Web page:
Oh, I do love a good biography. And this is a good biography. I knew absolutely nothing about America's second First Lady, and only slightly more than absolutely nothing about the War of Independence (or Revolutionary War, depending on which side of the pond you're looking from).
Woody Holton has, I think, done a good job with both subjects in Abigail Adams. This is a very readable and well-paced biography, avoiding over-simplification and over-analysis alike. The angle (there always has to be an angle, straight biography being out of fashion) is how Abigail could be a successful businesswoman and stock market trader in a time when married women were not legally allowed to own any money at all. Holton shows how, during the long stretches when Abigail was separated from husband John Adams due to the latter's political postings, she built up a private fund of wealth that probably made John Adams' political career possible. Ever the proto-feminist, she left her fortune to her female relatives and ignored the men, because they were favored by the legal system anyway. Two thumbs up, Nabby!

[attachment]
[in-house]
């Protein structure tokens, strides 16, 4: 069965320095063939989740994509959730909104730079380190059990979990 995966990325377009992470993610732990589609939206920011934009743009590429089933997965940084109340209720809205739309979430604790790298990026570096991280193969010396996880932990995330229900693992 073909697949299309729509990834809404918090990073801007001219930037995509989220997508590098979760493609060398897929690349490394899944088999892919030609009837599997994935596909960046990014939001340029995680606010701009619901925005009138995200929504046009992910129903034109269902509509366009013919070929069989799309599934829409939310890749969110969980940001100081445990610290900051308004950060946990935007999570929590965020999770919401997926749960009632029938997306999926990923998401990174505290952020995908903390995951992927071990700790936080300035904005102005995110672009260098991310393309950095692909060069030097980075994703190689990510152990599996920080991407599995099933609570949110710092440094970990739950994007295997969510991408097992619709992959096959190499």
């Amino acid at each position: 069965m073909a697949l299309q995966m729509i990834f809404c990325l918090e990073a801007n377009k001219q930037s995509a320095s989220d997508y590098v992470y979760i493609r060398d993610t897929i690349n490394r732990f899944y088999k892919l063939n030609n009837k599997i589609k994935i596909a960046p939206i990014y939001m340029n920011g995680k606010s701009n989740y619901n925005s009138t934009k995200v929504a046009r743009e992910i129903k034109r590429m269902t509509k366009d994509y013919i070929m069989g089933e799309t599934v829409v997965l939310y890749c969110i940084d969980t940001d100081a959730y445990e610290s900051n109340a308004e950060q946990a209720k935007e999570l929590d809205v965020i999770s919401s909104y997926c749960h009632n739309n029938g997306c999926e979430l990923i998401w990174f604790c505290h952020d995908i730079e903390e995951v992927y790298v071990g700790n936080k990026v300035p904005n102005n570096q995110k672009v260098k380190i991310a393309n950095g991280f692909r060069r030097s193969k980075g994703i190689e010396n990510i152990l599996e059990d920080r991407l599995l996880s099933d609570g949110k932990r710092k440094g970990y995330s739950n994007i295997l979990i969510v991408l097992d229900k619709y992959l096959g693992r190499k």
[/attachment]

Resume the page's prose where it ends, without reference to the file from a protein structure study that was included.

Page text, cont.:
I loved the extensive quoting from Abigail's letters, 18th-century spellings and all. Holton handled them so well that they never became cumbersome or halted the flow of the text, and that's quite an achievement. He's also very adept at keeping the reader oriented as to where he or she is, sprinkling the text with unobtrusive reminders as to which Adams is which.
I learned a lot from this book, and will seek out more of Holton's work in the future. Gets the "excellent" rating.